That's the step farther the US court system takes that I really can't see the justification for; they allow lawyers to lie to the courts about the facts. That's shitty regardless of whether it's a prosecution planting evidence, or the defense team pleading "not guilty" when the lawyer knows full well their client did it. It's a lie either way, and the same kind of lie, to boot. But somehow, you recognize the former is "bad", but the latter is just a good defense lawyer? C'mon.

    Same goes for prosecution teams trying to bury/ignore evidence that doesn't back them up; you're wasting the court's time to prosecute someone you know is innocent, why? That shit wouldn't fly, in Canada. And it isn't really because the lawyers work for the courts, but that they all hold to ethical principles of honesty and pursuit of justice.

    Also, note that Canada mostly follows common law practices (and that's what I'm describing above). It's only Quebec, specifically, that follows civil law as the basis of their legal system. And even in Quebec, it's only civil matters; criminal and federal law and such operates by Canadian common law.

    It's kind of a mess but fixing it is worse than the issues it creates.

  7. #18407
    Banned Themius's Avatar
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    Quote Originally Posted by eschatological View Post
    I'm a 6' big brown man with a beard. When I was studying to be a trial lawyer, I took a class in my last year of law school called Trial Practice. It was all about practicing in-courtroom tactics and practices. We were assigned to partner up and practice direct examinations and cross examinations with your partner playing the witness. I partnered with a good friend of mine, who was a 5'1", petite blonde girl named Dawn from Dallas, Texas. The minute I approached her on the stand, our professors were like, "No, don't do that."

    "Why?" I asked. And he said, "You're a big dude, she's a small blonde lady. It'll be seen as intimidating by any jury." And my friend said, "Awww, but he's a giant softie!" To which the professors said something to the effect of: it doesn't matter what I am, it matters how they'll see me. In my career, I've never approached a woman on the stand, for that reason.



    U.S. law is different from Canadian and European law - we have an adversarial system, as opposed to a civil system. It's kind of a capitalist theory of justice: if the two sides go gung ho in the defense/prosecution of a defendant, this competitiveness will balance out to the "better, more valid" side winning the competition. Meanwhile, in the classical European civil system, both defense and prosecution work for the Court, and are managed by the judge. The defense is there to make sure the rights of the defendant aren't violated, but otherwise is working hand in hand to find the truth of the matter.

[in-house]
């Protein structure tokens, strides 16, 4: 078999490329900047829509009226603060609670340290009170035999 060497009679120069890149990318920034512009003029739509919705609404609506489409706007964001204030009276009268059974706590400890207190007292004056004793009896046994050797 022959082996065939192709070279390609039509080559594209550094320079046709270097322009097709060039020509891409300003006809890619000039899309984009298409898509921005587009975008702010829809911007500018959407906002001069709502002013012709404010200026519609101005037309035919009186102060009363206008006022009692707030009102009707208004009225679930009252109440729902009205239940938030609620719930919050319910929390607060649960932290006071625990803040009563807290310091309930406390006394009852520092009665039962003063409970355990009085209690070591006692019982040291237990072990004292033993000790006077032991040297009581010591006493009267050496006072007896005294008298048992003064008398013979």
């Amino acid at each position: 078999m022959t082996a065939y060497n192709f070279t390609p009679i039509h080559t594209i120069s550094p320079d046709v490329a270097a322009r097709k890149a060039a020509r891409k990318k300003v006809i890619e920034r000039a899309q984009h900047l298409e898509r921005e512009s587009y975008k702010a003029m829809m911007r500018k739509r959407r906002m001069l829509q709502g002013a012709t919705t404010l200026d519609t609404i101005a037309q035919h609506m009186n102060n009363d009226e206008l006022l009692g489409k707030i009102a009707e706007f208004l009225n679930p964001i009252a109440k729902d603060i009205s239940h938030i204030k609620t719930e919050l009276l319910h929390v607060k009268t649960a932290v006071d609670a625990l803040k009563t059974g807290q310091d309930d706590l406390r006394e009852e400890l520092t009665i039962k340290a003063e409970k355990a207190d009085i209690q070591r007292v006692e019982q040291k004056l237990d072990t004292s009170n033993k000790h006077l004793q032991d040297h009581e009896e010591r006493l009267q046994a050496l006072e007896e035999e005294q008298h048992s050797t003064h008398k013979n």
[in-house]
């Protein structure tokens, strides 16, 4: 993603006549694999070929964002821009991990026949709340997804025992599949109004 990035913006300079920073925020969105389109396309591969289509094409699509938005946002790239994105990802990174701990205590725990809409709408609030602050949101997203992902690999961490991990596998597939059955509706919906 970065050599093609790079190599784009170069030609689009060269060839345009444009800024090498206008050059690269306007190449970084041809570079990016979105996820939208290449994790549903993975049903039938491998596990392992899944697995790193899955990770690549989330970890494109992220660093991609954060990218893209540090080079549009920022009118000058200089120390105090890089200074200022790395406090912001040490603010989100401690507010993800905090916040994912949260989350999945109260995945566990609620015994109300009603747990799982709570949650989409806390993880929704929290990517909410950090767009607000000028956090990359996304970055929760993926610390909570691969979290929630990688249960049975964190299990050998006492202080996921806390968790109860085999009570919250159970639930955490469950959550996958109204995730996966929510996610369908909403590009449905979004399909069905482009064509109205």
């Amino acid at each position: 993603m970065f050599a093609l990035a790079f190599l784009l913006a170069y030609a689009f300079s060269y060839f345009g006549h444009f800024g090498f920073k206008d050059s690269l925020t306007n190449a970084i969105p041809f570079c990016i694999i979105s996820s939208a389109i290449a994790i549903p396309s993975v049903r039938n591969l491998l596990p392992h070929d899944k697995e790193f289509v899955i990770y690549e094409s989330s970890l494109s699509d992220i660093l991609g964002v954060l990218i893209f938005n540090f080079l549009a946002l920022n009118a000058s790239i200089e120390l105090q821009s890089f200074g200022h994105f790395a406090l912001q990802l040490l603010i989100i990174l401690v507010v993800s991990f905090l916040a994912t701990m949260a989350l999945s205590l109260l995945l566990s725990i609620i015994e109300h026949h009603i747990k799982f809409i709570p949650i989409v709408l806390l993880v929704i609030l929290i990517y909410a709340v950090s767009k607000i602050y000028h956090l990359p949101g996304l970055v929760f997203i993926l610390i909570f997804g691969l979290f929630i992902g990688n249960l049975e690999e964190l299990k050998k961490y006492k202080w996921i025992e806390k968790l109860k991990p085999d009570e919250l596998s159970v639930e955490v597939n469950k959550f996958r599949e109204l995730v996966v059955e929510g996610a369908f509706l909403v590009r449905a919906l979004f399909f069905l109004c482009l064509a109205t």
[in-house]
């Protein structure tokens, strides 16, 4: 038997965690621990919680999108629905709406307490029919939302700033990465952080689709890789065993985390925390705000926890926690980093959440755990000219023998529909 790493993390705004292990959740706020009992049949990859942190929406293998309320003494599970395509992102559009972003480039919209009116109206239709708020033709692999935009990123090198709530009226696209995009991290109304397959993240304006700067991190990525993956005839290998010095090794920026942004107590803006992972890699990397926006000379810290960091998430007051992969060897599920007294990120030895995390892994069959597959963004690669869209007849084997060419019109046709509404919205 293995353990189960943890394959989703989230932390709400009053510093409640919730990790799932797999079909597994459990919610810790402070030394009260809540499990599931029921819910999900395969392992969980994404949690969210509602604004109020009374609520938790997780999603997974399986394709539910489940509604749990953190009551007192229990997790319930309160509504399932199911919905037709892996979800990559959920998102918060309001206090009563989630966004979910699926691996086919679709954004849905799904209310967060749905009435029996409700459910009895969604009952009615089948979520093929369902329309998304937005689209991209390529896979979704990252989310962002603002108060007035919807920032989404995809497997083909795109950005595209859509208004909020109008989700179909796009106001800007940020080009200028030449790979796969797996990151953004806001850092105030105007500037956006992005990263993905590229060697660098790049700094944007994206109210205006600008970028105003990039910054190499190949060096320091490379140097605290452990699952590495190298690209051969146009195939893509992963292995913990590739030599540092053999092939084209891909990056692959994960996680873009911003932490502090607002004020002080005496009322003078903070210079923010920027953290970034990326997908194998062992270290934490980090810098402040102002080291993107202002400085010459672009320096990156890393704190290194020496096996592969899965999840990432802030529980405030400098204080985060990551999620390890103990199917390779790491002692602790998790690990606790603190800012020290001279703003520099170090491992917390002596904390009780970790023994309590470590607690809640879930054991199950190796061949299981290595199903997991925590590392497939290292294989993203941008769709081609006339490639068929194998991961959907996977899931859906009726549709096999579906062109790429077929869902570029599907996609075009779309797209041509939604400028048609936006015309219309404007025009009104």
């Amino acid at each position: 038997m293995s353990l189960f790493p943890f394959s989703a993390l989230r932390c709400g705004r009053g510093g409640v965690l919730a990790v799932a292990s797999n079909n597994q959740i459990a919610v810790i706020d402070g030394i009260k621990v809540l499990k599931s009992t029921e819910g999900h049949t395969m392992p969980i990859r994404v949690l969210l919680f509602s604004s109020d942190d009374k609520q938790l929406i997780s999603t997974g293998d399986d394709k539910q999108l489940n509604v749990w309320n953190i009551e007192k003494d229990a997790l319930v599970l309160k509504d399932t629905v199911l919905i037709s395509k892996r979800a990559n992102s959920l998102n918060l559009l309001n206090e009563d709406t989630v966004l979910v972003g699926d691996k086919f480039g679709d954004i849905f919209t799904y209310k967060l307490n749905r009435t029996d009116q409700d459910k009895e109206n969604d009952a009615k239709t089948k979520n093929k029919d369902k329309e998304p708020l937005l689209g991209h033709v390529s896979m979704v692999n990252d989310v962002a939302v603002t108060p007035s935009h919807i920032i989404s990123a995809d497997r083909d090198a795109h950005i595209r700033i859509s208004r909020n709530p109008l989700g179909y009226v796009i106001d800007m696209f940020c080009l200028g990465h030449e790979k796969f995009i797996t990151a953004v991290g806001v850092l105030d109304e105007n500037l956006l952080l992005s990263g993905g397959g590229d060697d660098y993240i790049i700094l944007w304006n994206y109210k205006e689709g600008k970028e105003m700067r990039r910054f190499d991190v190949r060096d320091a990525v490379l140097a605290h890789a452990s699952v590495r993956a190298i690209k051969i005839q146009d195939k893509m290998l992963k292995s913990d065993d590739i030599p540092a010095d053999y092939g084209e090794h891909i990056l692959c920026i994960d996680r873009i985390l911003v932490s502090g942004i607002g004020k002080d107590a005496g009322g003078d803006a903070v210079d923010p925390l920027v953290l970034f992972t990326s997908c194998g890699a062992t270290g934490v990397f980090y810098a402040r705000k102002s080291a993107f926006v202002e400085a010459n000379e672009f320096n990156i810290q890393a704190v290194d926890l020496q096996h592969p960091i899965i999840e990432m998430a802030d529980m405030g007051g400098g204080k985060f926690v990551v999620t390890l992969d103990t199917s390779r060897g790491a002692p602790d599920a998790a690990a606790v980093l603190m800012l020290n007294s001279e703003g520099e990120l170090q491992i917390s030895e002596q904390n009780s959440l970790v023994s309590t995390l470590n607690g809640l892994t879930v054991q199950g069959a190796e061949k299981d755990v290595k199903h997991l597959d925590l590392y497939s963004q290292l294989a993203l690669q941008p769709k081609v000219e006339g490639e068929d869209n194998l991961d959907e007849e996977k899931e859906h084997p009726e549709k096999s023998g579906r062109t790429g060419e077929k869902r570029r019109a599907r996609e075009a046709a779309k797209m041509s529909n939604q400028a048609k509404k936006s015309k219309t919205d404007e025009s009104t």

American jurisprudence supporters suggest the adversarial system offers more rights to defendants (because they literally do get to throw shit at the wall in order to sow reasonable doubt) and thus more protection for defendants, but it's obviously not true. Because in a competition if one side has more resources, they're gonna have a leg up in the competition. When it's a public defender vs. an ADA, the ADA has more resources, and can dictate the competition. When the defense is private, and can throw 12 paralegals at one case and bury the prosecution in paper, they have the leg up in the competition.

    It's obviously broken, and should be changed - but I don't blame a defense attorney for literally playing by the rules set up by the system to get the best possible outcome for their client. The first rule of legal ethics is to be a zealous advocate for your client. The second rule is to not lie or obstruct justice. But then again, maybe I'm biased as a former public defender.
    I really dislike it... it's just like everything is a giant game.

    My mum used to work for a firm who's clients were some of the largest companies. Koch industries BP EXXON... one of the partners was the rainmaker... the celebrations over cutting down a settlement because someone had smoked at some point so the asbestos isn't totally culpable is detestable. Oh they're struggling to actually make bill payments? Great... that's the pressure needed to get them to settle. Can't have one of the largest companies on the face of the planet making a little less money... I can understand to an extent working for something detestable to make money... but being excited to do the work?